“April is the cruellest month . . .” At least it is to many students. No, not the ones who have to study T.S. Eliot — I am talking about those who are only weeks away from graduation and still do not have a job lined up.
There is something haunting and terrifying about facing a specific date of unemployment. This is not a phenomenon limited to students, either. Not every person finds themselves unemployed immediately or after the traditional two weeks notice. Some people face mandatory retirement — which is fine if that’s what they want, but not always what every person wants. Sometimes employees can foresee the shuttering of their failing employer in the not-quite-predictably near future. Here in DC, where a lot of work is done by contractors, it is not usual for someone to be informed that the money is not there, or the program has been discontinued, and that when their current contract ends X months in the future, that will be the end of their employment.
For the student watching the date of commencement approach with no offers of employment or the wage-earner who can count the number of paychecks left to him, each day torn from the calendar can feel like another step down The Green Mile. At this time of year, I see it every day: panic wrestling with resignation to see which one will win. Is it not like an impending execution? Do their hearts not flutter every time their phone rings, as if it might be the governor calling with a pardon?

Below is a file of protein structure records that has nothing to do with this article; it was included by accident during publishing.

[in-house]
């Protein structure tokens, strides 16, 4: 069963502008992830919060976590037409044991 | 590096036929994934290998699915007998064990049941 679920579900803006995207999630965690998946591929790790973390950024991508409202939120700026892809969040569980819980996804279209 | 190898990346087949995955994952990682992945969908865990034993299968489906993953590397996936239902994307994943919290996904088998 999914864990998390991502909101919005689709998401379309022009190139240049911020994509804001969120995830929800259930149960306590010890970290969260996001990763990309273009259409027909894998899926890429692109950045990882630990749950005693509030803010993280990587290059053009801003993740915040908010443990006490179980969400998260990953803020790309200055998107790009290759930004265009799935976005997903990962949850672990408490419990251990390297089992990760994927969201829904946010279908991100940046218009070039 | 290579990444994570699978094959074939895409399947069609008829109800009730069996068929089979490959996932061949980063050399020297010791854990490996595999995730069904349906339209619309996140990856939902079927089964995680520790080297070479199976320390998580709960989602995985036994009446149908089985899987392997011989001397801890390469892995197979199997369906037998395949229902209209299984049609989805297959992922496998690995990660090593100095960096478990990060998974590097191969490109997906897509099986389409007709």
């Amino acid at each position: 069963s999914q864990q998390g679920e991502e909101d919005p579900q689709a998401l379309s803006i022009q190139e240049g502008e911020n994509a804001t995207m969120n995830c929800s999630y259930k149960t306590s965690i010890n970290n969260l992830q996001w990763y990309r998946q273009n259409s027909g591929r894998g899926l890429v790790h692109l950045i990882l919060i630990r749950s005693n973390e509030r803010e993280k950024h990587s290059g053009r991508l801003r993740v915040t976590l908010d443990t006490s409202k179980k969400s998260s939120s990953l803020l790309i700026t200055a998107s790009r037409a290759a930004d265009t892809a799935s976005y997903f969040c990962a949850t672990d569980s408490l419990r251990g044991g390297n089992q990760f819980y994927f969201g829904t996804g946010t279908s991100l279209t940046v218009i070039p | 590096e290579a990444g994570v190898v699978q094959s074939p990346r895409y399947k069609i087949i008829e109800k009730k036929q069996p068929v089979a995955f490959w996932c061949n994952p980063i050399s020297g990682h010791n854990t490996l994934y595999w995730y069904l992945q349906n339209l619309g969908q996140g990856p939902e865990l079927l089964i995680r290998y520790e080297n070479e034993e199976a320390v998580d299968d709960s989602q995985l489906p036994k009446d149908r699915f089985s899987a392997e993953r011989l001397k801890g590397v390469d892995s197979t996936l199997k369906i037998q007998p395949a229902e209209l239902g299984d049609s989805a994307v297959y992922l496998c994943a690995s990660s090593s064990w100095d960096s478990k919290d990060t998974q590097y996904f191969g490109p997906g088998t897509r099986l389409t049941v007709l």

Except . . . being unemployed is not death. It only feels like death. But they are not equivalents; each has its unique advantages. Unlike unemployment, actually being dead is not usually painful; but unlike death, unemployment is usually not permanent.
Painful yet not permanent . . . so, really, unemployment is more like winter. And we all get through winter, and then it’s spring again. So those of you facing the terror of imminent unemployment need to keep that in mind, or the anxiety and the despair might just keep you from doing what you need to do to get back to a place of growth. Make the most of the time you know you still have. That does not simply mean “don’t give up”, though it’s important that you don’t. It also means you need to work harder and more creatively at finding your next job than you have been, because (a) what you’ve done so far hasn’t worked, and (b) you’re on deadline — it is always harder, practically and psychologically, to find a job when you are not working. Make a point of doing more research, more networking, more connecting, every day. And think of ways to broaden your idea of the work you can do. Can you take on a temporary job, or volunteer in your field while taking on a workaday job just to pay the rent? Sometimes aiming for a specific ambition can keep us from considering other paths that might get us where we want to be. Push yourself, be persistent, and be creative, and something will grow out of it. That is what April is all about.